At least one local educator is telling children that a state constitutional convention (con-con) equals elimination of their beloved teachers’ pensions. Evidently the subject of special-interest propaganda, along with the dangers of driving and drugs and death-metal music, must be discussed with the offspring both early and often. So be it. I’ll also go on record once again in support of a con-con.
Short “pro-con-con” argument: “Egregious constitutional errors are not fixing themselves.” But also take a look at the following longer version, well-expressed by Springfield blogger Will Reynolds in a post titled “Bring Democracy to Illinois”:
The Illinois Constitution does not provide for democratic measures existing in other states such as: a binding referendum that allows the public to vote directly on laws; a reasonable discharge petition requirement that permits legislative action on bills opposed by leadership; fair rules to allow equal participation by third party and independent candidates; and limits on the use of the amendatory veto.
The recent gridlock and controversy in state government is not unique to the current cast of players. Popular bills bottled up without a vote in one chamber of the legislature, the lack of legislative involvement in creating the budget, and abuse of excessive executive power are stories repeated far too often during the last thirty years. These are systemic problems that will continue into the future without fundamental reform.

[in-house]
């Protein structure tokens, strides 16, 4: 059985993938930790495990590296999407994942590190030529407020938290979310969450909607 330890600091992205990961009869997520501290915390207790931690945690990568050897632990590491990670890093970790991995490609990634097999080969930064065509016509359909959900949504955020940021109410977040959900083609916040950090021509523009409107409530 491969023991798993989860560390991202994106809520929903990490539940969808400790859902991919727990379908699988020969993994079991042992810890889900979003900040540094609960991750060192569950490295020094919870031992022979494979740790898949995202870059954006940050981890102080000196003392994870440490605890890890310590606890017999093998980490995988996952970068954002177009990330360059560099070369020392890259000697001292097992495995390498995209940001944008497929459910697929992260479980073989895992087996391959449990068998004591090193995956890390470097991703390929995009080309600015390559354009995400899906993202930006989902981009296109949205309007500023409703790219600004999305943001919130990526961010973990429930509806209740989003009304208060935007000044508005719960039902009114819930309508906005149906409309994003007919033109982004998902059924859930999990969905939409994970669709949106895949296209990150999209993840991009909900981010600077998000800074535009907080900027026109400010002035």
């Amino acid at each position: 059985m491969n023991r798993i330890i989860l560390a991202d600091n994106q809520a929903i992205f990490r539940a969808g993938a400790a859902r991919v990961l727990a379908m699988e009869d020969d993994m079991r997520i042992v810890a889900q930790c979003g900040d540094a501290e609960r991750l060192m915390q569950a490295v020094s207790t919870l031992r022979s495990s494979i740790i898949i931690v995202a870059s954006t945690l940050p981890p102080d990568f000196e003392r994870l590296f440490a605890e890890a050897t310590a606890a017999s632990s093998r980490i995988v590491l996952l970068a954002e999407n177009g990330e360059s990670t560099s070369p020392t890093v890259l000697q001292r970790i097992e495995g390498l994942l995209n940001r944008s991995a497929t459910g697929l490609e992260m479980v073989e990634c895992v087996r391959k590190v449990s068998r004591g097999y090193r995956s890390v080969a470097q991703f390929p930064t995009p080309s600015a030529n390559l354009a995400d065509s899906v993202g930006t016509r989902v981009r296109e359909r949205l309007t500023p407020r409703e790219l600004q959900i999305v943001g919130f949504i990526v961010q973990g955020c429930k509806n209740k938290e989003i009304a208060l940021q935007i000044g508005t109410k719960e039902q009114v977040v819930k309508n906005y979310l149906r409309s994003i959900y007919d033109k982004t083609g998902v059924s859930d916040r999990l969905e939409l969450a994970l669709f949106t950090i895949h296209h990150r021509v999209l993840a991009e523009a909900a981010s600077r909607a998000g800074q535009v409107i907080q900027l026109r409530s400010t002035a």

Wealthy special interest groups are funding an advertising campaign to oppose a constitutional convention because they know the current system is rigged in their favor. Groups who exercise their power through large campaign contributions and curry favor at open-bar receptions for legislators fear the uncertainty of unfamiliar constitutional convention delegates newly elected by the people. It takes away their advantage of the relationships they have spent years and millions of dollars developing with current state leaders. Despite the scare tactics, state workers and teachers have the most to gain from a new constitution with the prospect of guaranteed pension funding for state workers, and education funding reforms that both parties have talked about but failed to pass for twenty years.